Life Part Two

The adventures of Fay and Bob as they move beyond the 9 to 5 life

Southern history Feb. 1, 1960

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I was only 10 when this happened and living in Minnesota.   I can’t say I remember learning about it at the time.   I don’t know that a 10 year old would care.   I do remember being about 14, that would be 1964, and driving to Florida with my parents and stopping in the south  for gas or meals and seeing whites only drinking fountains, restrooms, etc. and I just didn’t understand that at all.

Now I am older and living in the south and I see things through different eyes.  My brain is still just collecting glimpses of a part of history that is very new to me.  I’m a transplant learning how to develop in my new soil.   I hope my posts help you do that too.

February 1, 1960:
Initiation of student sit-ins in Greensboro, North Carolina

Four students from North Carolina A & T attempted to desegregate Woolworth’s lunch counter. After being denied service on the first day, they left, only to return the following day with their friends. Again, they were denied service, but by the end of the week, their bravery had prompted hundreds to join them, and Woolworth’s finally agreed to desegregate. The success of this sit-in sparked similar ones throughout the South and led to the formation of the Student Nonviolent Coordinating Committee, which was set up to direct the activities of students working in the civil rights movement.

The Woolworth’s Five & Dime in Greensboro, North Carolina, is historically significant for a unique sit-in that empowered student activists for the next decade and changed the face of segregation forever. On February 1, 1960, when four freshmen from the Agricultural and Technical College of North Carolina (listed in the National Register) took vacant seats at the store’s “whites-only” lunch counter, they had no idea what might happen. Franklin McCain, Joseph McNeil, David Richmond, and Ezell Blair, Jr., sat down, ordered coffee and waited. The waitress ignored them, as did the store manager and a pacing policeman. Some white customers taunted the students, while two others patted them on the back, whispering “Ah, you should have done it ten years ago.” The next day, the four young men returned with 19 supporters. By the third day, the number had risen to 85, including white and black students from neighboring colleges. Before the week was out, there were 400. They demonstrated in shifts so they wouldn’t miss classes. Local officials asked for a two-week moratorium in which to consider solutions. Meanwhile, energized students staged smaller sit-ins in seven other North Carolina cities as well as in Hampton, Virginia, and Nashville, Tennessee. By summer, 33 southern cities, including Greensboro, had integrated their restaurants and lunch counters. One year later, 126 cities had taken the same step.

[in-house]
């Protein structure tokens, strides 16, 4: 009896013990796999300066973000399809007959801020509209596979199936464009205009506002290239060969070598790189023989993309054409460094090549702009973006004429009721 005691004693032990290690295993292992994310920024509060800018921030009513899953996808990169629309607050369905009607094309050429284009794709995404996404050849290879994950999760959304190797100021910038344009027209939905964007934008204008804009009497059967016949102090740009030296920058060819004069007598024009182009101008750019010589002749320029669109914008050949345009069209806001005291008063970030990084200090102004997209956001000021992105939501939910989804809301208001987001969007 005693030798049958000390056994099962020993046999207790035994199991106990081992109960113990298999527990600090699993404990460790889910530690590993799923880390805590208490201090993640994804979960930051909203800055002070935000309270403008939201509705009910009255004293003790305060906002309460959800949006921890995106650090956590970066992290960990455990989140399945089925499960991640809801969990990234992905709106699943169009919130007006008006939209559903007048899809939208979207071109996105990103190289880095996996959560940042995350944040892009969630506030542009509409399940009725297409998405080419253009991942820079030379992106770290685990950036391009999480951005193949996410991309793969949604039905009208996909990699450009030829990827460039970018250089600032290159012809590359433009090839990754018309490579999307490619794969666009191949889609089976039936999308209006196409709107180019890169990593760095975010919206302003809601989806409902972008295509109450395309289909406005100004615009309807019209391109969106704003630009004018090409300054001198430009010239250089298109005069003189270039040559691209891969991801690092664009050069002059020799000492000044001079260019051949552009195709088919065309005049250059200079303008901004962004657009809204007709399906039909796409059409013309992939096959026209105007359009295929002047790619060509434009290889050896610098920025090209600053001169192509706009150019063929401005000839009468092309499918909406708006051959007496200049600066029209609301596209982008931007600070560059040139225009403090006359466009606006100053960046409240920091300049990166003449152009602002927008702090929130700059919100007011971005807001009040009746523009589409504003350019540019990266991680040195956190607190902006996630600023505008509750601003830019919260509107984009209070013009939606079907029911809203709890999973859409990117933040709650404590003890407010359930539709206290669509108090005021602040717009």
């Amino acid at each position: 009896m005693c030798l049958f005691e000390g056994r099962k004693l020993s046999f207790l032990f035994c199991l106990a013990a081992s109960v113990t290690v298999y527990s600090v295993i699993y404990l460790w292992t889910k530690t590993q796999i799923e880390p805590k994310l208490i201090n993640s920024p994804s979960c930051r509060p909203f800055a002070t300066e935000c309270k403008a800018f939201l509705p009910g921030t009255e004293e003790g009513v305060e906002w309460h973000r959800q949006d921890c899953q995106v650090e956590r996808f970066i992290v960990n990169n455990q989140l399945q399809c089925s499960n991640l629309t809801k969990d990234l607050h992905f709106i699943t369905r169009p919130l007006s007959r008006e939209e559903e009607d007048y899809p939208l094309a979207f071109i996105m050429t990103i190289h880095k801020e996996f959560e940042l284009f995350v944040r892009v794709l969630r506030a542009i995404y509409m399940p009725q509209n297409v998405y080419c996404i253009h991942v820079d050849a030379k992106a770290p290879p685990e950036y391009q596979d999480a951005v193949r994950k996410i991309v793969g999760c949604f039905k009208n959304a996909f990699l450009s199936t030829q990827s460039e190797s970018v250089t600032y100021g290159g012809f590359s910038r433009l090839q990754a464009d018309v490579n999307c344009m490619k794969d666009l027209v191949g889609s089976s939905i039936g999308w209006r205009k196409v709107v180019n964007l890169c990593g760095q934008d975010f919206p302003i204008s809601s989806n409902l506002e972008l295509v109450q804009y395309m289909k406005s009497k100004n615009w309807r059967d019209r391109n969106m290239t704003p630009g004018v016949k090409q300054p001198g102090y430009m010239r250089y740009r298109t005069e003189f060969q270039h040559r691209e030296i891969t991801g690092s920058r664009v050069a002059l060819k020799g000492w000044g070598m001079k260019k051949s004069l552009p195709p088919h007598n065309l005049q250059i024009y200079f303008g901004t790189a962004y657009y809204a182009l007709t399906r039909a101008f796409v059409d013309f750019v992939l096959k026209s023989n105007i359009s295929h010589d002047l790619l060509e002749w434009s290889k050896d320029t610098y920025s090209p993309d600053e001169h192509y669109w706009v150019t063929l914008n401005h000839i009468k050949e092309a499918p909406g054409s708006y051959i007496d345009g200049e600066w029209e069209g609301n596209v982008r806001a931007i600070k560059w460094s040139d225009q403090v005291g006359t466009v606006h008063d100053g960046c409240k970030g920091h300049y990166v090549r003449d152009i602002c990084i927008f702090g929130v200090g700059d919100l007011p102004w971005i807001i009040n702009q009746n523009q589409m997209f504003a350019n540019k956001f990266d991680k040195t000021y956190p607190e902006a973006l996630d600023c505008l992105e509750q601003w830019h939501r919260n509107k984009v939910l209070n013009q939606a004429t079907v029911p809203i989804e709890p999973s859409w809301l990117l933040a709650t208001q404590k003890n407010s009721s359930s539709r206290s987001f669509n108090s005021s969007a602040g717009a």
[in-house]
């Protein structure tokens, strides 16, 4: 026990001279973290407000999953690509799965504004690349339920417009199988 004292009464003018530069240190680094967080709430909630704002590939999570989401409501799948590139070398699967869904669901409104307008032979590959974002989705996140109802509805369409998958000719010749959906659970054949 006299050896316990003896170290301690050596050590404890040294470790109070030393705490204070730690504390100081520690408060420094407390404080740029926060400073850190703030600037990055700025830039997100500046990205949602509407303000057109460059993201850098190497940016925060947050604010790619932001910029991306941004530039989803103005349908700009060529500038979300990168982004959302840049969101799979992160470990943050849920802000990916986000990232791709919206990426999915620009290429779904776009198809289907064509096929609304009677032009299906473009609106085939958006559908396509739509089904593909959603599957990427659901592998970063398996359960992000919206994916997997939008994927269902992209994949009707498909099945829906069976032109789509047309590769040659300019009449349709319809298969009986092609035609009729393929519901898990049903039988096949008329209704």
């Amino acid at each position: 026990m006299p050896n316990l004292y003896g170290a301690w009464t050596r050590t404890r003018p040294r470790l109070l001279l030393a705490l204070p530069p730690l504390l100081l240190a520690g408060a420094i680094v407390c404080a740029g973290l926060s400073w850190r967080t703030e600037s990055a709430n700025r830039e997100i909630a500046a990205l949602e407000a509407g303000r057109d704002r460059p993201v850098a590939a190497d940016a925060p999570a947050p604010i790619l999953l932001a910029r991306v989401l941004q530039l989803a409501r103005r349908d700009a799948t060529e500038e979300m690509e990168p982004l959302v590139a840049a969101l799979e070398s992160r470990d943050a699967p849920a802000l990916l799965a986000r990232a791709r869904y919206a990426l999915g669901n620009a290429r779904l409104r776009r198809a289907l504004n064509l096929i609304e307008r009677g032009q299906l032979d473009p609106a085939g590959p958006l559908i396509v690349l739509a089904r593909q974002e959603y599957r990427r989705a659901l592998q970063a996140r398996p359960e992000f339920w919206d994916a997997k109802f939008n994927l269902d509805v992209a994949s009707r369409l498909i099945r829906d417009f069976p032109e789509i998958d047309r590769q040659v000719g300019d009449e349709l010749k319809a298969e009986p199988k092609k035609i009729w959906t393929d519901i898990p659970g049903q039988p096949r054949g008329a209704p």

The F.W. Woolworth Building on South Elm Street (the Northeast Shopping Center) is part of the Downtown Greensboro Historic District. The building currently houses the International Civil Rights Center and Museum. Museum hours are 10am to 6pm Tuesday-Saturday and 1pm to 5pm on Sundays. The museum is closed Mondays and major holidays. For more information, visit the museum’s website.

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Author: Fay

Follow the adventures of Fay and Bob, 65 plus, as they explore the country to look for a new home, sell their MN home, finally move and get settled into a new state and town.

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